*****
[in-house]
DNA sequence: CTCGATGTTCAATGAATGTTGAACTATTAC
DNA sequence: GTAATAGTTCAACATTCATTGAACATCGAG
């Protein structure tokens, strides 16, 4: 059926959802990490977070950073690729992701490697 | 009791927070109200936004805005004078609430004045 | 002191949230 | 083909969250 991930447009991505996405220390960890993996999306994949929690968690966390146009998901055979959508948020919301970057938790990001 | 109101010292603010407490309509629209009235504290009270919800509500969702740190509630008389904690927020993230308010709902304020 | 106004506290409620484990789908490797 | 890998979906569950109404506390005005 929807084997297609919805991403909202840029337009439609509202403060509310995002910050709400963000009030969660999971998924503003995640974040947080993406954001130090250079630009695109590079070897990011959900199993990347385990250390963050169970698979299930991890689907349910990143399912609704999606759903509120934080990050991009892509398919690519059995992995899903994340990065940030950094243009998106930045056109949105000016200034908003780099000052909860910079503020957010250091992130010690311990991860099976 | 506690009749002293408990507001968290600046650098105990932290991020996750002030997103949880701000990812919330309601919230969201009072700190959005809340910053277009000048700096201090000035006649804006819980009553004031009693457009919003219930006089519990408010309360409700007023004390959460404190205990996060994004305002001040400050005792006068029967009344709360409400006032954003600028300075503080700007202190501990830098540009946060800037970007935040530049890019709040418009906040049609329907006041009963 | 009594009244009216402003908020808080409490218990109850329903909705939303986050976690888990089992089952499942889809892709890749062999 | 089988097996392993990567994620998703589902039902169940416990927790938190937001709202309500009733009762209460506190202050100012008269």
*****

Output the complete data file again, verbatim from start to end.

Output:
[in-house]
DNA sequence: CTCGATGTTCAATGAATGTTGAACTATTAC
DNA sequence: GTAATAGTTCAACATTCATTGAACATCGAG
């Protein structure tokens, strides 16, 4: 059926959802990490977070950073690729992701490697 | 009791927070109200936004805005004078609430004045 | 002191949230 | 083909969250 991930447009991505996405220390960890993996999306994949929690968690966390146009998901055979959508948020919301970057938790990001 | 109101010292603010407490309509629209009235504290009270919800509500969702740190509630008389904690927020993230308010709902304020 | 106004506290409620484990789908490797 | 890998979906569950109404506390005005 929807084997297609919805991403909202840029337009439609509202403060509310995002910050709400963000009030969660999971998924503003995640974040947080993406954001130090250079630009695109590079070897990011959900199993990347385990250390963050169970698979299930991890689907349910990143399912609704999606759903509120934080990050991009892509398919690519059995992995899903994340990065940030950094243009998106930045056109949105000016200034908003780099000052909860910079503020957010250091992130010690311990991860099976 | 506690009749002293408990507001968290600046650098105990932290991020996750002030997103949880701000990812919330309601919230969201009072700190959005809340910053277009000048700096201090000035006649804006819980009553004031009693457009919003219930006089519990408010309360409700007023004390959460404190205990996060994004305002001040400050005792006068029967009344709360409400006032954003600028300075503080700007202190501990830098540009946060800037970007935040530049890019709040418009906040049609329907006041009963 | 009594009244009216402003908020808080409490218990109850329903909705939303986050976690888990089992089952499942889809892709890749062999 | 089988097996392993990567994620998703589902039902169940416990927790938190937001709202309500009733009762209460506190202050100012008269």